A glib, episodic, overlong one-act fraught with cliches and twice-told truths, Paula Vogel’s Pulitzer-winning play wears thin quickly, its jokes already shopworn, its conclusions ill-considered, its sympathies misplaced. One wonders whether the Mark Taper Forum would have mounted this flawed work were it not for the award.
Pedophilia is “Drive’s” primary leitmotif, and in the right hands this sensitive though much-examined subject might have been illuminated by a seriocomic approach. Unfortunately, Vogel’s baser instincts triumph, and audiences get only a trite, sitcom-like sendup of Southern life.
The story is told in flashbacks by the victim herself, Li’l Bit (a rigid, unpersuasive Molly Ringwald). The character’s tone is shockingly indifferent, her rage seemingly nonexistent. On the other hand, Vogel draws the aggressor, Li’l Bit’s Uncle Peck (the strikingly supple Brian Kerwin), almost sympathetically as a semiworldly man whose genuine affection for his niece is colored by desperate carnal desires.
Yet “Drive’s” broad approach and herky-jerky structure make it difficult to find nuance in what Vogel must have hoped would be poignant as well as comic material. Employing a series of rapid-fire vignettes and a chorus of voices in place of a strong narrative doesn’t help. Nor does framing the drama with driving instructions (“Shifting Forward From First to Second Gear,” “You and the Reverse Gear”). Even this play’s “revelations” are predictable: Peck’s a drunk as well as a child molester, and Mary, Peck’s wife and Li’l Bit’s aunt, refuses to acknowledges her husband’s sins.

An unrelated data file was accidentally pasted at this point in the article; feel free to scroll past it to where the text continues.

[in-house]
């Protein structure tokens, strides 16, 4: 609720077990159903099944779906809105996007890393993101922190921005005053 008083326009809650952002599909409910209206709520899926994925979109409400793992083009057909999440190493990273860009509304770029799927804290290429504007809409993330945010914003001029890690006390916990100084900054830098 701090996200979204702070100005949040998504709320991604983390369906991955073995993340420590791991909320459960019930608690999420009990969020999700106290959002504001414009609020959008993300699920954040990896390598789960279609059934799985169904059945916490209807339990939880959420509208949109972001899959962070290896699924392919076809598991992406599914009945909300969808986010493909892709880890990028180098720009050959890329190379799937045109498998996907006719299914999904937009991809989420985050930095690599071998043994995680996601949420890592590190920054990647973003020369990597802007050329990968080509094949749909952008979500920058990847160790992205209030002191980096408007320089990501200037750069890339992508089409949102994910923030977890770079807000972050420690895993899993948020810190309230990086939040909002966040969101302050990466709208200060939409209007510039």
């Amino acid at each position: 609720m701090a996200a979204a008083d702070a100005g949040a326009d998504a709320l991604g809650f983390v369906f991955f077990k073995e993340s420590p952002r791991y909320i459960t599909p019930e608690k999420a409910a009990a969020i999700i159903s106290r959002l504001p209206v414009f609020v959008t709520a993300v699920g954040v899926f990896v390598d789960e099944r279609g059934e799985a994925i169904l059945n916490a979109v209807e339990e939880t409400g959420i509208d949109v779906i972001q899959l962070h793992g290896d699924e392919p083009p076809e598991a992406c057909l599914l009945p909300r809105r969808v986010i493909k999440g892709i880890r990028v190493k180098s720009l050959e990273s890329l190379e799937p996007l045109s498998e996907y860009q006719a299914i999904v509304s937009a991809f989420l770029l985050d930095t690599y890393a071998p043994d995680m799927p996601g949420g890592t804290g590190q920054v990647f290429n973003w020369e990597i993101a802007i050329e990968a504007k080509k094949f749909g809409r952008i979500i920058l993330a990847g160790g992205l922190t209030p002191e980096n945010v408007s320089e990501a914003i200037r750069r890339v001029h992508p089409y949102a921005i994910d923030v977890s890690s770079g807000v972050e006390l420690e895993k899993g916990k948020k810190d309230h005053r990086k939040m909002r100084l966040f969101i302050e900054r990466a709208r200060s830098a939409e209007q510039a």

Though we never find out what makes Peck the man he is, Vogel at least lends him a couple of solid characteristics. As for Li’l Bit, the effects of Peck’s abuse are never examined and, beyond her drinking a good deal and enjoyment of long drives, we learn little about her life as a woman.
On a happier note, director Mark Brokaw does a fine job making Vogel’s work watchable. By indulging the playwright’s penchant for sudden shifts (like in driving!), the helmer achieves an appealing zaniness, with characters and props bobbing and weaving. The three chorus members do generally solid work in a host of stereotypical roles.
But Ringwald’s wooden performance is very disappointing. She delivers her lines self-consciously and sounds vague when she should be aloof. In contrast, Kerwin offers a subtle portrait of a man undermined by demons but no less human for his failings. The actor’s charm is insinuating and welcome, and his complex performance is this production’s only real highlight.